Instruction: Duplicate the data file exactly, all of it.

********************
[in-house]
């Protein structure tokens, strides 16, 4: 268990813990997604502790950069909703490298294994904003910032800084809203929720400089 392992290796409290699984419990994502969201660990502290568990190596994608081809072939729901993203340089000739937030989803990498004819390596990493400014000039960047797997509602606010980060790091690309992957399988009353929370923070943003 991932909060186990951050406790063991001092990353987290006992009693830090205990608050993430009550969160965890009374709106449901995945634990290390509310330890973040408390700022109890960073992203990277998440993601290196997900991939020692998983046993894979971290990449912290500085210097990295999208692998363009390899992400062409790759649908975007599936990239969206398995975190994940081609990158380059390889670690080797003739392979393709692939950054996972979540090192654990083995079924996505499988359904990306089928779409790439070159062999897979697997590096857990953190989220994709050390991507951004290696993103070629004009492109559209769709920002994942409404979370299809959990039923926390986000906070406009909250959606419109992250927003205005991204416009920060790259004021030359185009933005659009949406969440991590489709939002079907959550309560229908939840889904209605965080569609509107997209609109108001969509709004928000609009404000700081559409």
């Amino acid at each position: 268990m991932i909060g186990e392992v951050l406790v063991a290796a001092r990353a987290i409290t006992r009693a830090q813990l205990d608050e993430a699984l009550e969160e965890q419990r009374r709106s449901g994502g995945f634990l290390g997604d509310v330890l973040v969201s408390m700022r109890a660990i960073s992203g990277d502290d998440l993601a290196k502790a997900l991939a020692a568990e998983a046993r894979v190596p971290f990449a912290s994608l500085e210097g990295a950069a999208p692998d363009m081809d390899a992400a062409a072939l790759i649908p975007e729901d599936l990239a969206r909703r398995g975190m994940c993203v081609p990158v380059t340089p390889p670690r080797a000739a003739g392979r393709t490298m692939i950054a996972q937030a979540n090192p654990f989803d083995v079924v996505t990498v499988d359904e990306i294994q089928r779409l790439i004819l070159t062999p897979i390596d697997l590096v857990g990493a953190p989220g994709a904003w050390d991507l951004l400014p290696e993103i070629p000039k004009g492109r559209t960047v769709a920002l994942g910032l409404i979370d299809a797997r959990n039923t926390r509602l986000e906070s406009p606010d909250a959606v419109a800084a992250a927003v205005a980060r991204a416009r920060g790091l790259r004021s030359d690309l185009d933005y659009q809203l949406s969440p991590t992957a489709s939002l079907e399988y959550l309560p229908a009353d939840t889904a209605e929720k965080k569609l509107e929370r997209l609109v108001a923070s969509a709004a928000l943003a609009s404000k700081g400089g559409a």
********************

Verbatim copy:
[in-house]
């Protein structure tokens, strides 16, 4: 268990813990997604502790950069909703490298294994904003910032800084809203929720400089 392992290796409290699984419990994502969201660990502290568990190596994608081809072939729901993203340089000739937030989803990498004819390596990493400014000039960047797997509602606010980060790091690309992957399988009353929370923070943003 991932909060186990951050406790063991001092990353987290006992009693830090205990608050993430009550969160965890009374709106449901995945634990290390509310330890973040408390700022109890960073992203990277998440993601290196997900991939020692998983046993894979971290990449912290500085210097990295999208692998363009390899992400062409790759649908975007599936990239969206398995975190994940081609990158380059390889670690080797003739392979393709692939950054996972979540090192654990083995079924996505499988359904990306089928779409790439070159062999897979697997590096857990953190989220994709050390991507951004290696993103070629004009492109559209769709920002994942409404979370299809959990039923926390986000906070406009909250959606419109992250927003205005991204416009920060790259004021030359185009933005659009949406969440991590489709939002079907959550309560229908939840889904209605965080569609509107997209609109108001969509709004928000609009404000700081559409």
């Amino acid at each position: 268990m991932i909060g186990e392992v951050l406790v063991a290796a001092r990353a987290i409290t006992r009693a830090q813990l205990d608050e993430a699984l009550e969160e965890q419990r009374r709106s449901g994502g995945f634990l290390g997604d509310v330890l973040v969201s408390m700022r109890a660990i960073s992203g990277d502290d998440l993601a290196k502790a997900l991939a020692a568990e998983a046993r894979v190596p971290f990449a912290s994608l500085e210097g990295a950069a999208p692998d363009m081809d390899a992400a062409a072939l790759i649908p975007e729901d599936l990239a969206r909703r398995g975190m994940c993203v081609p990158v380059t340089p390889p670690r080797a000739a003739g392979r393709t490298m692939i950054a996972q937030a979540n090192p654990f989803d083995v079924v996505t990498v499988d359904e990306i294994q089928r779409l790439i004819l070159t062999p897979i390596d697997l590096v857990g990493a953190p989220g994709a904003w050390d991507l951004l400014p290696e993103i070629p000039k004009g492109r559209t960047v769709a920002l994942g910032l409404i979370d299809a797997r959990n039923t926390r509602l986000e906070s406009p606010d909250a959606v419109a800084a992250a927003v205005a980060r991204a416009r920060g790091l790259r004021s030359d690309l185009d933005y659009q809203l949406s969440p991590t992957a489709s939002l079907e399988y959550l309560p229908a009353d939840t889904a209605e929720k965080k569609l509107e929370r997209l609109v108001a923070s969509a709004a928000l943003a609009s404000k700081g400089g559409a």